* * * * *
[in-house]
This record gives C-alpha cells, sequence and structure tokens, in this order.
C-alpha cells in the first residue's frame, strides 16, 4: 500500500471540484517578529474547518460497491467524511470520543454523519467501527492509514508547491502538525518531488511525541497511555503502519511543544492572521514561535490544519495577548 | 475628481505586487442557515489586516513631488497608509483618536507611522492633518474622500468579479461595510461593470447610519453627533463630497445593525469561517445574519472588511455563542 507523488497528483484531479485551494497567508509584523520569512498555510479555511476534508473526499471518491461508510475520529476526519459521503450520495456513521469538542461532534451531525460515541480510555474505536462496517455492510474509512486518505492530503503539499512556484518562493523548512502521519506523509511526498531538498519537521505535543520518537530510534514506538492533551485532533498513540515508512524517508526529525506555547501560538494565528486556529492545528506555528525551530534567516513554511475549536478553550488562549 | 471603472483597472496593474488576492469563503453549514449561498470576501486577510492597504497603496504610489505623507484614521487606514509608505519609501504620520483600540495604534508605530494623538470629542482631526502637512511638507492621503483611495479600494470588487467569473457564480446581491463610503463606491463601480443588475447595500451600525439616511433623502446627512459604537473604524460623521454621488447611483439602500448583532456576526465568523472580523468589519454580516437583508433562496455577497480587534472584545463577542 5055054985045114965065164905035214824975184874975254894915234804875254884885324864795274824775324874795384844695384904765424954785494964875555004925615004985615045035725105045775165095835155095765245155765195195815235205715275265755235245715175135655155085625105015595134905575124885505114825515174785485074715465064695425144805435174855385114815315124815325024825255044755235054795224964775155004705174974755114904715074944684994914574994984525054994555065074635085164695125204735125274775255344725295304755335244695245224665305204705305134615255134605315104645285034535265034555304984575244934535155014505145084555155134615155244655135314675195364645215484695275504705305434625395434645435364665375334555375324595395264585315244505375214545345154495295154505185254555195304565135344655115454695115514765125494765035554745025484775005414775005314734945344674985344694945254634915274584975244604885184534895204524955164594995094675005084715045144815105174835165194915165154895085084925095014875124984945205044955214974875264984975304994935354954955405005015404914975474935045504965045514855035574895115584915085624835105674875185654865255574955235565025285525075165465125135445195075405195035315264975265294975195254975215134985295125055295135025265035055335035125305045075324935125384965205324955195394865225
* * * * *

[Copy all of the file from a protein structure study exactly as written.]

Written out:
[in-house]
This record gives C-alpha cells, sequence and structure tokens, in this order.
C-alpha cells in the first residue's frame, strides 16, 4: 500500500471540484517578529474547518460497491467524511470520543454523519467501527492509514508547491502538525518531488511525541497511555503502519511543544492572521514561535490544519495577548 | 475628481505586487442557515489586516513631488497608509483618536507611522492633518474622500468579479461595510461593470447610519453627533463630497445593525469561517445574519472588511455563542 507523488497528483484531479485551494497567508509584523520569512498555510479555511476534508473526499471518491461508510475520529476526519459521503450520495456513521469538542461532534451531525460515541480510555474505536462496517455492510474509512486518505492530503503539499512556484518562493523548512502521519506523509511526498531538498519537521505535543520518537530510534514506538492533551485532533498513540515508512524517508526529525506555547501560538494565528486556529492545528506555528525551530534567516513554511475549536478553550488562549 | 471603472483597472496593474488576492469563503453549514449561498470576501486577510492597504497603496504610489505623507484614521487606514509608505519609501504620520483600540495604534508605530494623538470629542482631526502637512511638507492621503483611495479600494470588487467569473457564480446581491463610503463606491463601480443588475447595500451600525439616511433623502446627512459604537473604524460623521454621488447611483439602500448583532456576526465568523472580523468589519454580516437583508433562496455577497480587534472584545463577542 5055054985045114965065164905035214824975184874975254894915234804875254884885324864795274824775324874795384844695384904765424954785494964875555004925615004985615045035725105045775165095835155095765245155765195195815235205715275265755235245715175135655155085625105015595134905575124885505114825515174785485074715465064695425144805435174855385114815315124815325024825255044755235054795224964775155004705174974755114904715074944684994914574994984525054994555065074635085164695125204735125274775255344725295304755335244695245224665305204705305134615255134605315104645285034535265034555304984575244934535155014505145084555155134615155244655135314675195364645215484695275504705305434625395434645435364665375334555375324595395264585315244505375214545345154495295154505185254555195304565135344655115454695115514765125494765035554745025484775005414775005314734945344674985344694945254634915274584975244604885184534895204524955164594995094675005084715045144815105174835165194915165154895085084925095014875124984945205044955214974875264984975304994935354954955405005015404914975474935045504965045514855035574895115584915085624835105674875185654865255574955235565025285525075165465125135445195075405195035315264975265294975195254975215134985295125055295135025265035055335035125305045075324935125384965205324955195394865225